I think it's relevant to speculate on how such a major imposition on's Science forum came to be. This forum isn't just formal debate--a field I'm intimately familiar with--it's also psy ops--another field I've been forced to educated myself about, due to stuff like this.

Of course "mug wump" [the guy doing the serial denialist postings]  might just be a pawn--but if he 'fessed up and told us where he's getting his info from, I bet the trail of breadcrumbs would lead back to Koch Industries or one of its subsidiaries.

And that's my last point. This isn't just going on at I've seen the same thing happening all over the place--Scientific American, NYTimes, Washington Post, you name it.

And in particular I'm seeing major invasions of online forums by people who don't belong there--whose illogic and poor grammar/spelling reveal that they aren't actual members of that community. The New York Times by people who clearly aren't New York Times readers; Scientific American's forums likewise, and so forth.

So how did they get there? These people aren't, for the most part, geniuses at ferreting out stuff. I'm betting they're being directed to go hither and thither by paid operatives running Astroturf websites.

So yes, the money does matter, and while adherents of both parties try to market their ideas to the public, one side has vastly more to spend on it than the other, because one side represents billionaires while the other represents wage slaves.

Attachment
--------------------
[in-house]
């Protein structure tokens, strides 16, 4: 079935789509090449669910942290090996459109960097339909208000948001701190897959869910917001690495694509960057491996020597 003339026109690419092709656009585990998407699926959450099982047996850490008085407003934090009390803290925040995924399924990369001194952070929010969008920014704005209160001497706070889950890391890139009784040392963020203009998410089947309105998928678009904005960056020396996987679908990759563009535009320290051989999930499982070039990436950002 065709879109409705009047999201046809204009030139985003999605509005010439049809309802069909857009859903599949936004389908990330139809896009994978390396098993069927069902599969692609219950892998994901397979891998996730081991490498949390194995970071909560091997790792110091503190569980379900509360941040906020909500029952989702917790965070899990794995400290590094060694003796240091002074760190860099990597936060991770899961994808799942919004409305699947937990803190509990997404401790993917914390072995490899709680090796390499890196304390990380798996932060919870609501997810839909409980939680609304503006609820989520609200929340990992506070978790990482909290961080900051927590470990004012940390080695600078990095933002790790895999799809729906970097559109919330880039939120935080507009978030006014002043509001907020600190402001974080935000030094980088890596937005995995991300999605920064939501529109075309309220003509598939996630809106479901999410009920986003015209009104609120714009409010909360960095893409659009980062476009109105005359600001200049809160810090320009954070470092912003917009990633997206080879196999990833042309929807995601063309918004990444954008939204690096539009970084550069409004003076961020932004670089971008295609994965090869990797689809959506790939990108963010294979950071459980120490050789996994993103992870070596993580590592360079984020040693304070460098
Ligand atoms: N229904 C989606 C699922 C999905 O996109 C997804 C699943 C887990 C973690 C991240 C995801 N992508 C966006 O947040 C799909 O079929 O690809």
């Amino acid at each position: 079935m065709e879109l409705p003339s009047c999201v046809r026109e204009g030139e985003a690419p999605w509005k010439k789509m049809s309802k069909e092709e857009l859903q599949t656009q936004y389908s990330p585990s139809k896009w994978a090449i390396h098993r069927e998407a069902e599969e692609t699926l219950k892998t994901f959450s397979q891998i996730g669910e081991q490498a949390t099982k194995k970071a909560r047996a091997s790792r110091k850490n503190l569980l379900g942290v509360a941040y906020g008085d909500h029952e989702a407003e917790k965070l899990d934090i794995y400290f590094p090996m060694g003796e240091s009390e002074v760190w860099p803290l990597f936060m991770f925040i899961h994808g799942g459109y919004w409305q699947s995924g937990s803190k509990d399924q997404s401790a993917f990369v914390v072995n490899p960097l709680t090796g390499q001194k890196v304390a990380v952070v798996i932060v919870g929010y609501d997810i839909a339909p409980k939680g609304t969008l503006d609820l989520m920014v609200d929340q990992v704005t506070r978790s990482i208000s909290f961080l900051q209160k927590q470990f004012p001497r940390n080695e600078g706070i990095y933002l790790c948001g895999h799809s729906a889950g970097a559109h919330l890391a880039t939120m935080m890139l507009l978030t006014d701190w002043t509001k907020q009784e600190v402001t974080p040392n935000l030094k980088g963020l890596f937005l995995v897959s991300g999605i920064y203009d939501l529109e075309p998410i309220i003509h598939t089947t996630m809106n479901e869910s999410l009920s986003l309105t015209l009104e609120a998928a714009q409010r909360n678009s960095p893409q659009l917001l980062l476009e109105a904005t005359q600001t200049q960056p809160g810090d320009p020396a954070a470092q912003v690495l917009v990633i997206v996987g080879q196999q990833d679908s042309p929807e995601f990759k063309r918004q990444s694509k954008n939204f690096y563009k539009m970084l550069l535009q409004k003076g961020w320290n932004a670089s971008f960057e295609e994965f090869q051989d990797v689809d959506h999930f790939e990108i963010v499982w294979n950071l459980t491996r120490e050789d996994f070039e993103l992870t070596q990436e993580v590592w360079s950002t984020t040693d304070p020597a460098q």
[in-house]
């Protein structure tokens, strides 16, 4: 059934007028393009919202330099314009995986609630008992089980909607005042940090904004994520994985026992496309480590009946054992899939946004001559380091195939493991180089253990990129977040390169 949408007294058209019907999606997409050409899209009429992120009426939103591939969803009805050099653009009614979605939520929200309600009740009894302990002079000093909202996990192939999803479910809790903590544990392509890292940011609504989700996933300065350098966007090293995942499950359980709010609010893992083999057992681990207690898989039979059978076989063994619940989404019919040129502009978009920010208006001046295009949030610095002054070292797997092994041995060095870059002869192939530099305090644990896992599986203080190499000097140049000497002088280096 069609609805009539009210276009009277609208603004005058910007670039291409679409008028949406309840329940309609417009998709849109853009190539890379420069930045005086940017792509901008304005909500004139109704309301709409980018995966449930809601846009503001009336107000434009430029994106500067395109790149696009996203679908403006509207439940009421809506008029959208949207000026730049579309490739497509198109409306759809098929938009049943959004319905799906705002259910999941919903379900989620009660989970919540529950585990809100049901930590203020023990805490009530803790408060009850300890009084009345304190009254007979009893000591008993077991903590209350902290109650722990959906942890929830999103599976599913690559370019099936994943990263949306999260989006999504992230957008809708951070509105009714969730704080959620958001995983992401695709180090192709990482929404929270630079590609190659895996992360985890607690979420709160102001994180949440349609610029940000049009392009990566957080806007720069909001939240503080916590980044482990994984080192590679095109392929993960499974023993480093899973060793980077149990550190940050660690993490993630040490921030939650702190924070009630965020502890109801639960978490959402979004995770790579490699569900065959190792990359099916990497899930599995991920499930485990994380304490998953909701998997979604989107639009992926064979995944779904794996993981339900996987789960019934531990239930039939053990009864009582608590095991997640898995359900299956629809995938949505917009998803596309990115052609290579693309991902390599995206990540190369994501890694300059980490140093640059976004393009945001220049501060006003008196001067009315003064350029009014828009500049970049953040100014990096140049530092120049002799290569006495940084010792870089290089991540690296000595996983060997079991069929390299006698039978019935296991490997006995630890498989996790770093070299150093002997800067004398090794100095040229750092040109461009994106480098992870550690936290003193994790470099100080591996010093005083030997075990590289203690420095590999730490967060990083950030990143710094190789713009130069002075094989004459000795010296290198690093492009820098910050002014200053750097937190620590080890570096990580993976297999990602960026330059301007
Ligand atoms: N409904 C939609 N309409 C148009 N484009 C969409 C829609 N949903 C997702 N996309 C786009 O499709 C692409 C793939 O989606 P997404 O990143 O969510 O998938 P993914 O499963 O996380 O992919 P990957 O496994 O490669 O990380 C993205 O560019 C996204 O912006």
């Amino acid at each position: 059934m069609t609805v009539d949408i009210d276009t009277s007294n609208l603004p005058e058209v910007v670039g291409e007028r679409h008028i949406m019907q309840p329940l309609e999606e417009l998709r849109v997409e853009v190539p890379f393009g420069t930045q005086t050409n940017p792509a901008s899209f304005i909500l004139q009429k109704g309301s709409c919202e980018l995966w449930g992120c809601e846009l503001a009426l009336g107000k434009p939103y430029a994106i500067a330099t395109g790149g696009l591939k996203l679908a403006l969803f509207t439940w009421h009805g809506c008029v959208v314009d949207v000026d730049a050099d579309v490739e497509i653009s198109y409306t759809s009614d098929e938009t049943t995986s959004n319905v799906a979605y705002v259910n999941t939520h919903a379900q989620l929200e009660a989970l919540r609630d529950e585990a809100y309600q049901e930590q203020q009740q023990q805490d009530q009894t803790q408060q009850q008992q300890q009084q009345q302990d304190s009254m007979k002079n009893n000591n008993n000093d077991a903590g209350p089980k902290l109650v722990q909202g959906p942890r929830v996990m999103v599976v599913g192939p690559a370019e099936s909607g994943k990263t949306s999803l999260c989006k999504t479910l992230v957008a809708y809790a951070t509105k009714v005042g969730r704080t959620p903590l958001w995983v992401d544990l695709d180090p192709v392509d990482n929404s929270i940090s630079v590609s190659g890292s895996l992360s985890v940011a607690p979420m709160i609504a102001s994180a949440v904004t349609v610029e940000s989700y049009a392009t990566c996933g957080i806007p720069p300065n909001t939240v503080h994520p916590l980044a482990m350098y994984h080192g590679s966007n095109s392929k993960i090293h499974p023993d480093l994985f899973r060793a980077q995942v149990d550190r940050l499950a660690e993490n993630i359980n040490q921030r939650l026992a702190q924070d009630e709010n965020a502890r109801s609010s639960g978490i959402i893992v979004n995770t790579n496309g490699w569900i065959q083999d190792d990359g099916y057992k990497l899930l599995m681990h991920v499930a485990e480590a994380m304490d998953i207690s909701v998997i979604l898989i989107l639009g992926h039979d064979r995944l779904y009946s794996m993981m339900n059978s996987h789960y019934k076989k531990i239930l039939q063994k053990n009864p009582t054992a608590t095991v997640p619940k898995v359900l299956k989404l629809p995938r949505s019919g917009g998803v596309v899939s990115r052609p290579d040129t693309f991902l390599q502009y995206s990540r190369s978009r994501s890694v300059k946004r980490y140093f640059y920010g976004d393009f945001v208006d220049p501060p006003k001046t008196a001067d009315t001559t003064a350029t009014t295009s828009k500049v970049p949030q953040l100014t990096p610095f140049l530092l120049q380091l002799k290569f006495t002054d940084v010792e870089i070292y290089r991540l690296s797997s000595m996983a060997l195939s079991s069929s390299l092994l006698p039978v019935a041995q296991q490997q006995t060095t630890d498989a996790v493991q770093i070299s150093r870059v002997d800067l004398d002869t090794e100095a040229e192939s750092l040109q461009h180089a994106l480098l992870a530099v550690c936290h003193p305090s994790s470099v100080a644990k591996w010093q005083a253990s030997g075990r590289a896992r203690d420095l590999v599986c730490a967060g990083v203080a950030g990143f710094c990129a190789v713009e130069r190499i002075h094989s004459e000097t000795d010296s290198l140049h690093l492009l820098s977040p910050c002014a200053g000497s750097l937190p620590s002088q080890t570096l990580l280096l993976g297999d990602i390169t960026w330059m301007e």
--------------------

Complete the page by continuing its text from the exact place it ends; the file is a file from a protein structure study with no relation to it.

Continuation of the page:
It's not an equal fight. We're being bullied, and having been a bright kid who went to blue-collar public schools, I became way too familiar with both bullying and with anti-intellectualism-which pervades the propaganda of the far right. Look at all the posts by the pawns and the threadstitutes-they're chock full of scorn and contempt for smart people-all them scientist types. Doesn't that get your back up?

The billionaires' bully boys storm in here and tell us how they spit on us and how they expect us to knuckle under to them-that they are the Real Americans and we're some kinda unAmericans.

And they violate's forum guidelines routinely. They don't play the game by the rules you and I observe, and I'm trying to get the decent people on these forums to fight back and not keep playing their game by their self-serving rules.

They can set up their own forum and run it any way they please, but here they should observe Amazon's guidelines, along with the rest of us.

They have no honor.